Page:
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Lawskills.com Georgia Caselaw
JONES v. THE STATE.
59855.
MCMURRAY, Presiding Judge.
Aggravated assault. Cobb Superior Court. Before Judge White.
Defendant was convicted of aggravated assault upon another with a certain pistol, a deadly weapon. He was sentenced to serve a term of seven years in the penitentiary or at such other places as the Department of Offender Rehabilitation may direct. A motion for new trial was then filed, amended, and denied. Defendant appeals. Held:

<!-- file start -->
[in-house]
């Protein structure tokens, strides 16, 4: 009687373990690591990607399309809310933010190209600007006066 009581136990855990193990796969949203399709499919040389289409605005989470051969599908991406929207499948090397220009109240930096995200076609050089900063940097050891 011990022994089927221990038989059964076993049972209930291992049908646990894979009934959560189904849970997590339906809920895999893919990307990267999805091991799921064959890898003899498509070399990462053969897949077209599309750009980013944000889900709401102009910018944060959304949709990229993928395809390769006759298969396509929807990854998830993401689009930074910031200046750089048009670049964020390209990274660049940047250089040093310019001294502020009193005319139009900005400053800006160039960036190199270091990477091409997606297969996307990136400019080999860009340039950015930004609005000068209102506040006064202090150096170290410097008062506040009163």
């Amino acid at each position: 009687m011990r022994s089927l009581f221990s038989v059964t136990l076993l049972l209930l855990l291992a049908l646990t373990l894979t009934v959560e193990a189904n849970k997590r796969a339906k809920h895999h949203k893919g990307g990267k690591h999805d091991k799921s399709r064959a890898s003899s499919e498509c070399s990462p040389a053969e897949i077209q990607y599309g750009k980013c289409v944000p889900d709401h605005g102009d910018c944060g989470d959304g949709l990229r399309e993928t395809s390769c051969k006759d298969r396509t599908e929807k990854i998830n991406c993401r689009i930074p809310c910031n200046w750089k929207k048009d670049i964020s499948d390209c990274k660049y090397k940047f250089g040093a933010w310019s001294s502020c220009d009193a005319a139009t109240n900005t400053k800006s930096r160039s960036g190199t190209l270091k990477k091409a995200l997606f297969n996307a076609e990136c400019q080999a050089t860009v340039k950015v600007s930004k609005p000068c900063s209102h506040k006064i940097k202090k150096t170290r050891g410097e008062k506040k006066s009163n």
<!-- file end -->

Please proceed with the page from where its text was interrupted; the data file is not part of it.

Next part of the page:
1. The evidence was in considerable conflict as to how the victim was shot, although it is admitted that the defendant and the victim were friends. Defendant contended and so testified that he had gone to the victim's apartment as they "were going to entertain some ladies" but when they (ladies) failed to appear he remained to spend the night at the apartment. Eventually, after he had run certain errands for the defendant, an argument ensued in which the victim attacked the defendant and, fearing for his life, defendant "grabbed for a pillow . . . and . . . grabbed . . . [his] . . . gun," and began to shoot the gun in an attempt to get away. In fleeing he admitted shooting the gun but did not admit that he had shot the victim. The victim testified, however, that for no reason at all, no argument, but for some unknown reason after he had been asleep, the defendant shot him in each shoulder through a pillow and he was able to escape when the gun jammed, the defendant fleeing at that time after shooting at him two more times. Finally he was able to get the attention of someone who called the police and an ambulance. The victim contended that the defendant was trying to kill him.